C# Programming Tutorials for Beginners: Structure

In this C# beginner’s programming tutorial, we will take a look at the basic structure of a C# program. 

We will use the classic programming example of the basic “Hello World” program.  When learning any new programming language this is the example you should start off with.  It shows you very quickly how the new language is structured and you can compare it very easily to another programming language that you might know. 

If you are an absolute beginner to programming, this will give you a place to start.

Once that is out of the way we can move on to more interesting examples and applications.

Hello World Programming Tutorial:

Open Visual C# Express Edition. Select File at the top left and then select “New Project”.  Click on console application and enter a name for your program in the name box at the bottom of the screen.  I called mine “HelloWorld” (exciting I know :-)).

tutorial start

Visual C# should open in the main screen called “Program.cs”.  It should look something like this:

Add the following C# source code to your static void Main() method – in between the curly brackets { }. 

C# Source Code:
Console.WriteLine(“Hello World”);

Congratulations! You have built your first C# program.  Believe it or not that small bit of code on your Visual C# Express screen is an actual program.
Now click the green arrow at the top of the Visual C# screen and your code will compile and run.  You should have a screen that looks like the following console window:

But what does it all mean?  Let’s analyse it in detail.

Structure of a C# Program:

using System;
The using keywords at the top of the screen enable you to use resources available in the .NET framework (classes and methods already built).  This enables you to re-use code and you don’t have to reinvent the wheel as it were.  The System namespace is a namespace that provides access to all the functionality of the System on which the application sits.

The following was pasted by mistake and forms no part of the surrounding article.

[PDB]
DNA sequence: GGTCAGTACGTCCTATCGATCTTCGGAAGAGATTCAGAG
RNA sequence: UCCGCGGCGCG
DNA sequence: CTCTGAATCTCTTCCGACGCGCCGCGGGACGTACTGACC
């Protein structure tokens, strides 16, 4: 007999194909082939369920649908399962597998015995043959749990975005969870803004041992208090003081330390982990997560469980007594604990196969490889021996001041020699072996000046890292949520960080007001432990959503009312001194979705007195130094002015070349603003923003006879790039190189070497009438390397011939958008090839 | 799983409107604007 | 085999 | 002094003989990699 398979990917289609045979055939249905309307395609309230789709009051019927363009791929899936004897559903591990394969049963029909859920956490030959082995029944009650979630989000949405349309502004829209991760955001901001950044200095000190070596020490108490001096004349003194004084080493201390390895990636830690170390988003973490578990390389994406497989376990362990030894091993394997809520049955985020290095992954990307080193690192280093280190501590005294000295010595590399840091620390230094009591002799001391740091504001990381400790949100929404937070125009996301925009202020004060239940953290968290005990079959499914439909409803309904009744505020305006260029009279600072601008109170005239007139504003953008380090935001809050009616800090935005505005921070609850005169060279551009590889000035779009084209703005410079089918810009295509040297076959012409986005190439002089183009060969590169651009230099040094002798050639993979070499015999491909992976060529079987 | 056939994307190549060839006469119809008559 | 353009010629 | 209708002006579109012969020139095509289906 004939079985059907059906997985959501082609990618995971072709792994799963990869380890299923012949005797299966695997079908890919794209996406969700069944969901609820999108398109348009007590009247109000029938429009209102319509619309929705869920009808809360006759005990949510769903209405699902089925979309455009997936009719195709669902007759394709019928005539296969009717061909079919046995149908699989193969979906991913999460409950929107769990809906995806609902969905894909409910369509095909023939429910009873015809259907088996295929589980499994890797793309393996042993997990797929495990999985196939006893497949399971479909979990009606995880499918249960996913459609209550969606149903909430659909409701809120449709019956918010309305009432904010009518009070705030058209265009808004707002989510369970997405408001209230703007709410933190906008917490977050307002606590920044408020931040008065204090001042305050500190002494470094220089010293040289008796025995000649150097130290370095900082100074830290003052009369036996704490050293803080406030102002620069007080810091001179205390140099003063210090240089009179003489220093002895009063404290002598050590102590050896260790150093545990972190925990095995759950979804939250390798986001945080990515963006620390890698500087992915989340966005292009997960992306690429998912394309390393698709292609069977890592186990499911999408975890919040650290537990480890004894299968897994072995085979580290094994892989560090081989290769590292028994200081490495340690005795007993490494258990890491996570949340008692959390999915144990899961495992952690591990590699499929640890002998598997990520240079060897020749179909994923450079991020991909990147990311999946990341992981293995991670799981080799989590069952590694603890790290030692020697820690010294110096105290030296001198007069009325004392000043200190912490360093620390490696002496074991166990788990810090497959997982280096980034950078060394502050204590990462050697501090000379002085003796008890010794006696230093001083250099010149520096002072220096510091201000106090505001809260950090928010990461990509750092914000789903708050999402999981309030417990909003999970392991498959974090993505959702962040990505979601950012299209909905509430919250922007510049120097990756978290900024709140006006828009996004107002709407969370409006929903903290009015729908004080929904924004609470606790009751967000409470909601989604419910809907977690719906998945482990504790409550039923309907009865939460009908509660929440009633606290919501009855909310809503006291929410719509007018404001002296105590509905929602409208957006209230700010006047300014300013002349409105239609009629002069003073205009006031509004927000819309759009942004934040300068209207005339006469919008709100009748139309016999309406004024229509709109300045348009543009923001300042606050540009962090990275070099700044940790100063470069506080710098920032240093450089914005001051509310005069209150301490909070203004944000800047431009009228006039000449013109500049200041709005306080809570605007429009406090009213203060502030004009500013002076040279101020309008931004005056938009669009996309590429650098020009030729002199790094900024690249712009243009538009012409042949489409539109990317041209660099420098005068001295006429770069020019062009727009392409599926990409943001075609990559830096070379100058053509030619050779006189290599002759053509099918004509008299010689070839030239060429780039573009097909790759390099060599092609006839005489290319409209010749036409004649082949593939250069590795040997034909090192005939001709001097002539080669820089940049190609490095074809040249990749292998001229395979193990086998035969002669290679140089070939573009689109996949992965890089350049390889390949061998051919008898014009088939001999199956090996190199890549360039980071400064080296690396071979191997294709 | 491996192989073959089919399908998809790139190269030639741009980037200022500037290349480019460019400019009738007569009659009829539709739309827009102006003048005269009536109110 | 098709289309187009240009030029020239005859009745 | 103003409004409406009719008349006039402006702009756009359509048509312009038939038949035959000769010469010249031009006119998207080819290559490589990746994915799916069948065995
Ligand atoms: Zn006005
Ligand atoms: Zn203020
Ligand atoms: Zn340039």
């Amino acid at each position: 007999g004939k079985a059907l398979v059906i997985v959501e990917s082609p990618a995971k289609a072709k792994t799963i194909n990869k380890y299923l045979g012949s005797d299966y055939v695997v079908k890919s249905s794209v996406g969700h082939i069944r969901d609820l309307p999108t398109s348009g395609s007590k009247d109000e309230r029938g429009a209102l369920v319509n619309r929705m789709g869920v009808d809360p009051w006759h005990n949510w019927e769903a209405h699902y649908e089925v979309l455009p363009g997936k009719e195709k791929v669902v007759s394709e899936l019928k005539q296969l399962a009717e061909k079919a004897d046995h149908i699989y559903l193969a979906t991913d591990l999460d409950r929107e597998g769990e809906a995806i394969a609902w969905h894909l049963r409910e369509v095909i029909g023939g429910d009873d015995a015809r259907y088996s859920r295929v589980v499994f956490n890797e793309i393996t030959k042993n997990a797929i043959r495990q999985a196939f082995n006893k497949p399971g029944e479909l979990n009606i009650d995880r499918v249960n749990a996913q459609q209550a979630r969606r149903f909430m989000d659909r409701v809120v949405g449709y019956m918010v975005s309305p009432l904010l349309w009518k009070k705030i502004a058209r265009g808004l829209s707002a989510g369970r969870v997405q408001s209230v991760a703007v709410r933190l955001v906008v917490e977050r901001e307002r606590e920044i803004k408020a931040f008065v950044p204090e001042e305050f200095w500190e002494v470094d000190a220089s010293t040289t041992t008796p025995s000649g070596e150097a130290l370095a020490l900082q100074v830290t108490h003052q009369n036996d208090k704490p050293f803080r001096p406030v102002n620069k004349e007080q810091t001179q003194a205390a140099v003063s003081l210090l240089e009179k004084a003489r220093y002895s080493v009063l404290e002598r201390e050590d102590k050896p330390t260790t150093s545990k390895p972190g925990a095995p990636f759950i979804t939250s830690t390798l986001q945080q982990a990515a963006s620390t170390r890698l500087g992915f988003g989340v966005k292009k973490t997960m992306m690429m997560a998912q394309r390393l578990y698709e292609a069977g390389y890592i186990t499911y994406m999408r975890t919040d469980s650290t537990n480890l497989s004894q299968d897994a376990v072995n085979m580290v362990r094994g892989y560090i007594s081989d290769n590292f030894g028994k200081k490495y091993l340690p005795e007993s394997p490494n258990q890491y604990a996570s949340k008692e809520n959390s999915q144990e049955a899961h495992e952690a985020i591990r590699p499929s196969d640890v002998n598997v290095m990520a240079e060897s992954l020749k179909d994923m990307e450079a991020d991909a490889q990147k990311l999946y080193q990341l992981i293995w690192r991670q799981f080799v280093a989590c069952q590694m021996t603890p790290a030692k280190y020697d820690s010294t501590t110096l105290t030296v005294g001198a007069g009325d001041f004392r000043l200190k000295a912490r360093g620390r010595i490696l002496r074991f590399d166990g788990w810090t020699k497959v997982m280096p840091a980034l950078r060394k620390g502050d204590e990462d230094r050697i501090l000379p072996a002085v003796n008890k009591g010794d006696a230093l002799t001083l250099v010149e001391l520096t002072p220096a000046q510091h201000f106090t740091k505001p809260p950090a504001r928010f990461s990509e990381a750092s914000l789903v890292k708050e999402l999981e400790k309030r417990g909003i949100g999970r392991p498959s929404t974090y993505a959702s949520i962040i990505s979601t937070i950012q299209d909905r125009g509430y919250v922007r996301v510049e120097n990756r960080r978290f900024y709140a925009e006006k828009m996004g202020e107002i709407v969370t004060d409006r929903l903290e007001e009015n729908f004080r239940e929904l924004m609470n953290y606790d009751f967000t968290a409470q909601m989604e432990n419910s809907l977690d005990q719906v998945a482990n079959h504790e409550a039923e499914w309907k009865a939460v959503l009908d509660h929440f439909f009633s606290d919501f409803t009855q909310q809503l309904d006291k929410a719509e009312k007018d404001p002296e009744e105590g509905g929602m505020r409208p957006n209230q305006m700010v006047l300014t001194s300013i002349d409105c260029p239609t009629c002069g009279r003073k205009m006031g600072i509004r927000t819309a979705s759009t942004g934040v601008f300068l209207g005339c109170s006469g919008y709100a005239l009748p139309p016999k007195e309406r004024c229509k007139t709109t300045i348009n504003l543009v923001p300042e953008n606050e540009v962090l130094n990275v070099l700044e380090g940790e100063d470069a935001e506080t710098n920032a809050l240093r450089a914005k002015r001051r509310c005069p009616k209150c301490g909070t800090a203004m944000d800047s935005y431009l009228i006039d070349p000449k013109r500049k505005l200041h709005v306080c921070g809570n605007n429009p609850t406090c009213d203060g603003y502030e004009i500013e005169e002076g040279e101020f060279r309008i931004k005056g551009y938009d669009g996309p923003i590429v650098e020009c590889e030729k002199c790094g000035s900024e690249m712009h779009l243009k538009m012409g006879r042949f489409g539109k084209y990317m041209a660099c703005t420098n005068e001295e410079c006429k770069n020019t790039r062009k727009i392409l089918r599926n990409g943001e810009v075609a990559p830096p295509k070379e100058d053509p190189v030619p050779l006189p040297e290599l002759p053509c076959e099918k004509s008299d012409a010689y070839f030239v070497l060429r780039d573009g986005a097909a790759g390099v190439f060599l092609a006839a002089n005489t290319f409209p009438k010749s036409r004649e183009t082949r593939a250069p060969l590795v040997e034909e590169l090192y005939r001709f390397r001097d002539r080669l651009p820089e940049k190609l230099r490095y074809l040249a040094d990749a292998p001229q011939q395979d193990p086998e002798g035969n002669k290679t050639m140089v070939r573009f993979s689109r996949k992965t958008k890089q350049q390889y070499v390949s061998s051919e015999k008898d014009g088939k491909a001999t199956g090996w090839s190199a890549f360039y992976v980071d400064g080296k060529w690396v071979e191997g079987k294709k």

namespace HelloWorld
This creates your own namespace called HelloWorld  in which your class will sit.


Classes are blueprints that are used to build objects in C# (and in many other object oriented programming languages).  The class name here is Program.  Classes consist of many different statements and methods one of which must be the Main() method.

The static void Main() method here is where the compiler will start to run the program.


WriteLine and ReadLine are methods (actions) of the Console class which falls under the System namespace mentioned earlier.  Methods are actions that a class can take to do something.  Round brackets “()” are used to tell the compiler to do something with the contents of the round bracket.  In our example the compiler is told to Write a Line using the text “Hello World”.  (ie: WriteLine(“Hello World”);)  Methods do not always have to have something (called an argument) in the round brackets.  Calling the ReadLine method here is just a hack to get the console window to stay open in order for us to view the program.  If you remove it, the window will shut almost as soon as it opens.


So what are the curly brackets for?  Well these brackets are really to demarcate what portion of code belongs where.  The opening bracket “{“ after the namespace HelloWorld tells us that everything that follows, falls within this namespace.  It must have a matching closing bracket “}” which is found at the end of the program.  Visual C# helps us here by highlighting both opening and closing brackets if you click just next one of them.  This can help to avoid errors caused by leaving out the closing bracket.  This is one of the most common problems with beginner code.

Adding comments to your code:

You may at some stage (actually quite often) want to add small comments to yourself for later use, or for another programmer to read when reading through your code.  If you want to leave such comments in your code you can use “//” before your comment.  This tells the compiler to ignore anything after the two forward slashes on that line.  It is only for use on a per line basis.  Another option for multi line comments is to use “/*” type out your full comment and then add “*/” to close the comment.

That’s all for now, I’ll leave you with the full source code for this programming tutorial so you can check it against your code.

C# Source Code Example: 

using System;
using System.Collections.Generic;
using System.Linq;
using System.Text;

namespace HelloWorld
    class Program
        static void Main(string[] args)
            Console.WriteLine("Hello World");